How solid is the link between high cholesterol and heart disease" Do regular screening tests for breast and prostate cancer lead to far fewer deaths from these diseases" How safe is the water we drink and the air we breathe" How should we interpret the daily flood of news reports on sometimes contradictory medical studies"
A new book, co-written by a Johns Hopkins University professor and an outside colleague, seeks to examine health questions like these in a new light. Authors Erik Rifkin and Edward Bouwer are not physicians; both are environmental scientists with decades of experience in analyzing health risks connected with air, water and soil pollution. By directing this expertise at data from mainstream medical studies, the researchers believe they have found a fresh way to help the average reader assess common health risks.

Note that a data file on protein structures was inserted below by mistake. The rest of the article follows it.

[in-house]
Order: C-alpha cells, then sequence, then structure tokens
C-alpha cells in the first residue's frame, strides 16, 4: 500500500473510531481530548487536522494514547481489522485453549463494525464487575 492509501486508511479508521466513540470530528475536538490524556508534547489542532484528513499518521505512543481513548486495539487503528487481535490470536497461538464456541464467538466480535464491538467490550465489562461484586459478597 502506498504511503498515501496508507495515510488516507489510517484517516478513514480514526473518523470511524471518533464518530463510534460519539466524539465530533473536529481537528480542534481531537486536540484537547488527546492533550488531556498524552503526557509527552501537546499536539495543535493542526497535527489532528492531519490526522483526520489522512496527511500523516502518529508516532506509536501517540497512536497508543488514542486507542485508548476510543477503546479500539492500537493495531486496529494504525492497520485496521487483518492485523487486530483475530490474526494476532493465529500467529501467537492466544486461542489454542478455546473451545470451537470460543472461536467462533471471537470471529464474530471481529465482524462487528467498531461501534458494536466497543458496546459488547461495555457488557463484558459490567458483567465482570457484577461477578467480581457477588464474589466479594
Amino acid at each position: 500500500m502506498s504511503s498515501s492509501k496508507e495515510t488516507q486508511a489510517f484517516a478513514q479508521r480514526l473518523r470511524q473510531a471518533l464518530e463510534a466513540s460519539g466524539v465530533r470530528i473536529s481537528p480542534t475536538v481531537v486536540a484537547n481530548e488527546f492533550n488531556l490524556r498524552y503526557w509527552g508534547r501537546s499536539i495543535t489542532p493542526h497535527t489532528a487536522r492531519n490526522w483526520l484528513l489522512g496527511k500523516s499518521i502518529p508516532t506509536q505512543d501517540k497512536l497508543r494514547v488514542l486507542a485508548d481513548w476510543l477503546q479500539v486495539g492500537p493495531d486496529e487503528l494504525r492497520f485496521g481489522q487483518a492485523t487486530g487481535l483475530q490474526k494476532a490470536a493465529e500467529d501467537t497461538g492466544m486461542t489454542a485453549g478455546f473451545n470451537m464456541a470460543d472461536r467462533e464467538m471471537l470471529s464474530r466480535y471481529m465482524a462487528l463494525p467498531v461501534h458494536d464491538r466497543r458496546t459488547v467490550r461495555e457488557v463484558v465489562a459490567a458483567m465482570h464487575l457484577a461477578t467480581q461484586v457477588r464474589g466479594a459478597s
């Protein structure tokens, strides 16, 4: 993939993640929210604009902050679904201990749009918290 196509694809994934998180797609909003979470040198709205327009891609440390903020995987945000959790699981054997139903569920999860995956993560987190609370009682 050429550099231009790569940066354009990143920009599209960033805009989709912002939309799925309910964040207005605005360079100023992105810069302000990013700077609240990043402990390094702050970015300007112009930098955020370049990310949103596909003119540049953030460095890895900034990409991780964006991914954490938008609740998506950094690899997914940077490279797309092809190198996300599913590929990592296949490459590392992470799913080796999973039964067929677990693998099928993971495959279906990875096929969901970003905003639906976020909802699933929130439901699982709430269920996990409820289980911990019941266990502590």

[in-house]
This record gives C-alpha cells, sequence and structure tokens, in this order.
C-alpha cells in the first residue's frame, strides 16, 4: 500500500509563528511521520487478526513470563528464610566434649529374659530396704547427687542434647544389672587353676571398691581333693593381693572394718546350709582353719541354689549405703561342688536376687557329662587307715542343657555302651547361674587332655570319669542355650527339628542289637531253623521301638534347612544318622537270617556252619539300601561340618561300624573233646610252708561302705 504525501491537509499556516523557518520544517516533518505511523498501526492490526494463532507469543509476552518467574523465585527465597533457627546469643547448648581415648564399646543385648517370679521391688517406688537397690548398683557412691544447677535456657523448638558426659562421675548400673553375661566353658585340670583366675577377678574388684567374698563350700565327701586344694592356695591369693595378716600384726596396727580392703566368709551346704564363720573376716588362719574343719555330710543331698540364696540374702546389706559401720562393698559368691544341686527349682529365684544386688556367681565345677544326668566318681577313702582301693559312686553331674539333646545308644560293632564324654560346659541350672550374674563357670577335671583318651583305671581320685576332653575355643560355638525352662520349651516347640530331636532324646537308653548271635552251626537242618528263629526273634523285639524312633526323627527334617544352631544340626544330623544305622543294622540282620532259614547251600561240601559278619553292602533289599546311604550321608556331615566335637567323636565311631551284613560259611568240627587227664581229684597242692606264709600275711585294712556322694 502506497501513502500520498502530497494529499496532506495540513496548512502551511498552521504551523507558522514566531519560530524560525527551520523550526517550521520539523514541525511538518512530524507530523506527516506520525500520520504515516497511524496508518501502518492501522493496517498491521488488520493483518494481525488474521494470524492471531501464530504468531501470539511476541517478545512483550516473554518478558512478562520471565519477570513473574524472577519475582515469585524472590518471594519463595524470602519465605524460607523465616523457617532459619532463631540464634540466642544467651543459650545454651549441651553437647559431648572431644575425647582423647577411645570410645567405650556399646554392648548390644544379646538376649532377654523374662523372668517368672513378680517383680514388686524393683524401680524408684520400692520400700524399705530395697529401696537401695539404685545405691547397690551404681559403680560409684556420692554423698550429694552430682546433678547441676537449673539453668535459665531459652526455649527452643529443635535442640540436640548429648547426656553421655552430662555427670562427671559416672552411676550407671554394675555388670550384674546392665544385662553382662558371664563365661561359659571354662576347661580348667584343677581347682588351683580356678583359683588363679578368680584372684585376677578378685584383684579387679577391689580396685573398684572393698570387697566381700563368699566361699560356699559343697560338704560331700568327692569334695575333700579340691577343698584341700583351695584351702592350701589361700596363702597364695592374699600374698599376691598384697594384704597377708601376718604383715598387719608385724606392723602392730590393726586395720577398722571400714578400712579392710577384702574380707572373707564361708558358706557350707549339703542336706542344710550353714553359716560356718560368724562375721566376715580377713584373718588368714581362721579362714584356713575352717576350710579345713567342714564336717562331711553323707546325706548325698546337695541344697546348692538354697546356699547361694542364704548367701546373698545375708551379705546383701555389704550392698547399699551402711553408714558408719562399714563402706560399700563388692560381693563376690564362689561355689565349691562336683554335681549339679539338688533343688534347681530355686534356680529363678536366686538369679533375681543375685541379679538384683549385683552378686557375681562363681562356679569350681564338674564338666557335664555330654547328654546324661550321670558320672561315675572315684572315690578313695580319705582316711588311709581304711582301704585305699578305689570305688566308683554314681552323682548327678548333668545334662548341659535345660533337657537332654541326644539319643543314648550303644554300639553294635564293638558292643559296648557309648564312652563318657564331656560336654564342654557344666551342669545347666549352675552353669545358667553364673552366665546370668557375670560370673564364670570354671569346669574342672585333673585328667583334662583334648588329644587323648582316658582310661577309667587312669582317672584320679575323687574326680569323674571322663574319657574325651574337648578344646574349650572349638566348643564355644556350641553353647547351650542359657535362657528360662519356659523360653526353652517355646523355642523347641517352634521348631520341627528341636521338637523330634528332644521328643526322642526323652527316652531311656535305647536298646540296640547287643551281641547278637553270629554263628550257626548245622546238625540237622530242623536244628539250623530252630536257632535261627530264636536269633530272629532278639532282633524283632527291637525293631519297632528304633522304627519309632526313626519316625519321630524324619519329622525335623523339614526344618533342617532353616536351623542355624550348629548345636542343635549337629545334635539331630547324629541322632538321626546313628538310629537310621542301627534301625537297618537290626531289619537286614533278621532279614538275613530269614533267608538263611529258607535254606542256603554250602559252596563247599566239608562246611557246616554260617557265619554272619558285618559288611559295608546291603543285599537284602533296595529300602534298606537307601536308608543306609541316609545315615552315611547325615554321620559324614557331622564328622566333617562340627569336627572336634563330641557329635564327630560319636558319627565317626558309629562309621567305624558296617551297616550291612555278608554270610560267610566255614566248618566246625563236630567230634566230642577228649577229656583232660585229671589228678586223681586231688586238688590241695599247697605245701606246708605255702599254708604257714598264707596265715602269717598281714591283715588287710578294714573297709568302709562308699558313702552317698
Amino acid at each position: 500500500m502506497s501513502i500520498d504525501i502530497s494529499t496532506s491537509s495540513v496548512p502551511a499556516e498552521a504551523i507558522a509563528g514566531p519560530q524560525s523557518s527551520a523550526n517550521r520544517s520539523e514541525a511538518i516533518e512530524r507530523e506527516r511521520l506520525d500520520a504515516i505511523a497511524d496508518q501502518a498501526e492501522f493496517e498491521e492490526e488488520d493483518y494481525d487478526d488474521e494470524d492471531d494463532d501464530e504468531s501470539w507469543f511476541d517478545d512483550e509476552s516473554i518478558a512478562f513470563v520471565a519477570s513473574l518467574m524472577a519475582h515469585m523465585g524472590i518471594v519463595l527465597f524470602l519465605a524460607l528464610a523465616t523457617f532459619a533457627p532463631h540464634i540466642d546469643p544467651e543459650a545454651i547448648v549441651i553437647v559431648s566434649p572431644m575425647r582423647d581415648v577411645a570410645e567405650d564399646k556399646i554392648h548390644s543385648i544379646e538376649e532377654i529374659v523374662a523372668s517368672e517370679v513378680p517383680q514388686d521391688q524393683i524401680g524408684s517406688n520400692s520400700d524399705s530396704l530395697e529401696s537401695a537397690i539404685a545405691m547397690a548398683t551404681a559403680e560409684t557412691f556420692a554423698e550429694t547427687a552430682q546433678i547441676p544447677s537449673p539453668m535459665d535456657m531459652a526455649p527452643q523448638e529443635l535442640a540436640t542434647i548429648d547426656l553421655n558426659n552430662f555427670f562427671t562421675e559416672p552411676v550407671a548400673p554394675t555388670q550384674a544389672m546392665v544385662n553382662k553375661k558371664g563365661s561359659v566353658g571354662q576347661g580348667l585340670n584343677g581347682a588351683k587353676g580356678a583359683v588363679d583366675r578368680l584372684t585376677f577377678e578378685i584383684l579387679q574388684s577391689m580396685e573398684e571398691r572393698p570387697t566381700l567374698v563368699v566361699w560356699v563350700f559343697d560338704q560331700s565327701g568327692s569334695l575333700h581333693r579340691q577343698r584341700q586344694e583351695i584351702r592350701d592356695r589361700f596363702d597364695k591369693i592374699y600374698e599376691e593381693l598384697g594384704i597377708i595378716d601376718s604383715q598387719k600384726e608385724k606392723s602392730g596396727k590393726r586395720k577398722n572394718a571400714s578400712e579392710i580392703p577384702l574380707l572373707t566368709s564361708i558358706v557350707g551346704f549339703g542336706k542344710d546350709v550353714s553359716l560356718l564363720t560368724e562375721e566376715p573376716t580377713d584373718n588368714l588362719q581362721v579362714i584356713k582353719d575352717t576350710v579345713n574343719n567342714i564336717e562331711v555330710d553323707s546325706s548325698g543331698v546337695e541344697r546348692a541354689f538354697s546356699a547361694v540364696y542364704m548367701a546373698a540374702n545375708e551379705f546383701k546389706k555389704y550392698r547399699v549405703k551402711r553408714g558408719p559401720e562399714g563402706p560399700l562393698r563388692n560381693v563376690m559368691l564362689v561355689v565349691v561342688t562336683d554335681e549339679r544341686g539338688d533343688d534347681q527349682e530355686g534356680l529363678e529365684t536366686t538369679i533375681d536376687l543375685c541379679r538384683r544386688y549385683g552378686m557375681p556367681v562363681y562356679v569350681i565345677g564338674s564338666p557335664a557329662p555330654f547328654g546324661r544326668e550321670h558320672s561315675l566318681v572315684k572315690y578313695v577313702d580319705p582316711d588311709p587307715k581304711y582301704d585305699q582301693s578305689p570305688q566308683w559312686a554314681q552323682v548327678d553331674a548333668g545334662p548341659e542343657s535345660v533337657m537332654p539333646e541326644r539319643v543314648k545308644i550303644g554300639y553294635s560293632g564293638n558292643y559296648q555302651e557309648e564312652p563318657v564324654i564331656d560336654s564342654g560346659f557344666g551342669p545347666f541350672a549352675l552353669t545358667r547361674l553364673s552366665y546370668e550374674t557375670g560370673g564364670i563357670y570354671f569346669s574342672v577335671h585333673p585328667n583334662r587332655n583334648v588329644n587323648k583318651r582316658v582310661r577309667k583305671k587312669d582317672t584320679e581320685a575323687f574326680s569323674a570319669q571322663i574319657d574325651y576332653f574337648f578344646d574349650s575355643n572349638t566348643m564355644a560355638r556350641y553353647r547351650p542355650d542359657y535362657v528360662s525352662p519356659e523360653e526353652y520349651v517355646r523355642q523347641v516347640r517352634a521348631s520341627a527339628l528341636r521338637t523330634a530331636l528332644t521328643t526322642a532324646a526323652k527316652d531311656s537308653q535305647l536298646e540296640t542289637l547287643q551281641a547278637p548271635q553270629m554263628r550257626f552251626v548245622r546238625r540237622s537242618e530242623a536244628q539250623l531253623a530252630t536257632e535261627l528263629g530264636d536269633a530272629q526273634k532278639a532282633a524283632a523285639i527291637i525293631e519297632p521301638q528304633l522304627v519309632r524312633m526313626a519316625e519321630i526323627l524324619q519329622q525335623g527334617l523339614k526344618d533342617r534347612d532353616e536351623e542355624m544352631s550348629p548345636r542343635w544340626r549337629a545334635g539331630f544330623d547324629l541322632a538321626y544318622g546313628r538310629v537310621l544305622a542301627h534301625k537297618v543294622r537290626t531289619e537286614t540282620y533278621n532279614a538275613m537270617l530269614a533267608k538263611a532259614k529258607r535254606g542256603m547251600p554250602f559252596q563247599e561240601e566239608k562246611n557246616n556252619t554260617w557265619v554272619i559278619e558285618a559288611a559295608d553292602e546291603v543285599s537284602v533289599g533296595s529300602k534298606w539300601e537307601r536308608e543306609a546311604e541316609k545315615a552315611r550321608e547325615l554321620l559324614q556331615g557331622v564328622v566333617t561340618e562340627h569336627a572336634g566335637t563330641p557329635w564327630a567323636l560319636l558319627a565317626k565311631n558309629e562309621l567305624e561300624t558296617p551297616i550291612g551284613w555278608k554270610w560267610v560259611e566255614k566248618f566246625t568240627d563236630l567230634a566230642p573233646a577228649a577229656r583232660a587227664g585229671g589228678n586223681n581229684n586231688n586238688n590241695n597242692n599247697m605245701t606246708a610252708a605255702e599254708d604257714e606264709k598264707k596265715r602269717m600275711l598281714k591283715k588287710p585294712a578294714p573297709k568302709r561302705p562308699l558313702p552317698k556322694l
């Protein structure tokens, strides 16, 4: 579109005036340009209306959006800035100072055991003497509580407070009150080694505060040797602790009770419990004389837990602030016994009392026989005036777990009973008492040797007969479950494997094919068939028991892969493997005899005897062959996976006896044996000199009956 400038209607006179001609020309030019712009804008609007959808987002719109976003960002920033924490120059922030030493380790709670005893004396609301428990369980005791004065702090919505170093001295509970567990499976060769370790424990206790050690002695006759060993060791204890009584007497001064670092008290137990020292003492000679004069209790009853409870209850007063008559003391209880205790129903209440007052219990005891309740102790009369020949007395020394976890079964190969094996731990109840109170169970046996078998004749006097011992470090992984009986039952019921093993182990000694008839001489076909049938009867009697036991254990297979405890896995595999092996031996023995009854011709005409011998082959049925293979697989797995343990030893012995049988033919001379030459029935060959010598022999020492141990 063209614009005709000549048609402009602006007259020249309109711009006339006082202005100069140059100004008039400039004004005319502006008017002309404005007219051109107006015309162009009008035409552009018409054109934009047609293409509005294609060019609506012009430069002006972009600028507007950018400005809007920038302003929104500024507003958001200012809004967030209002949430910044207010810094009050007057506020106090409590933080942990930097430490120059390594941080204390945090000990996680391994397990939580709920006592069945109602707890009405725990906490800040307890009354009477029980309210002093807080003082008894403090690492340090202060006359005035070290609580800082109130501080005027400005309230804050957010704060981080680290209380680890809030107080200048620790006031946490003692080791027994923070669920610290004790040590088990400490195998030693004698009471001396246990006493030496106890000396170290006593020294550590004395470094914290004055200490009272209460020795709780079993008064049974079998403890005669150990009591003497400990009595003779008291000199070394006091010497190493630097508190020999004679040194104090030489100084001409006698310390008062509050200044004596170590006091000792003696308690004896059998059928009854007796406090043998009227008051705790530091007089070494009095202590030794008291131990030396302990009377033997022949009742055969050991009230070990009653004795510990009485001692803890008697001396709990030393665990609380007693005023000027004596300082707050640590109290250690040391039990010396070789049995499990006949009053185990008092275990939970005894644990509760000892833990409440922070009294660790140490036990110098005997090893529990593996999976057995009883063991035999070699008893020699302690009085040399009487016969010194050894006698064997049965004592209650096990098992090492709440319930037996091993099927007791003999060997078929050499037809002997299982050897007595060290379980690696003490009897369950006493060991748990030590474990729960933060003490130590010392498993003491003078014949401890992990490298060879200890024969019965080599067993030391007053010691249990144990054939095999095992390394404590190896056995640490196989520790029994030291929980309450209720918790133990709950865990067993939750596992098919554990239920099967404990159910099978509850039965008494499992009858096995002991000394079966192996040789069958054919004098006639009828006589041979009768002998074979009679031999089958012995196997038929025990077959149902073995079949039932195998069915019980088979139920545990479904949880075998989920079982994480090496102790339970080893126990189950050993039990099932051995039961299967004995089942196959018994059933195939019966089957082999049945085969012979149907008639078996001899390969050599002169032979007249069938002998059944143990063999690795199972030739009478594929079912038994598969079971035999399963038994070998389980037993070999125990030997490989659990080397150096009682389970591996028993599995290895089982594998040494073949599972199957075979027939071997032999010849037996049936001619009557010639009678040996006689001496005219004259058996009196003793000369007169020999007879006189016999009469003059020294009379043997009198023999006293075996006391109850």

Their findings are described in a new book published by Springer and titled "The Illusion of Certainty: Health Benefits and Risks." Bouwer is a professor and chair of the Department of Geography and Environmental Engineering at Johns Hopkins. Rifkin is president of an environmental consulting firm in Baltimore. The book includes a chapter on The Physicians and Patients Perspective, written by Bob Sheff, a radiologist who trained at UCLA and Johns Hopkins.
The researchers said they wrote the book because they believe that the average person, who must make critical decisions about health risks, is not getting a complete picture. They discovered that health-related choices that sometimes sound straightforward and obvious are often much more uncertain and controversial when the risk statistics are viewed in a different way.
Ive been involved in human health and environmental risk assessment for more than 30 years, Rifkin said. It became clear to me during this time that the uncertainty in health risk assessment had gotten lost, and the numbers had taken on a life of their own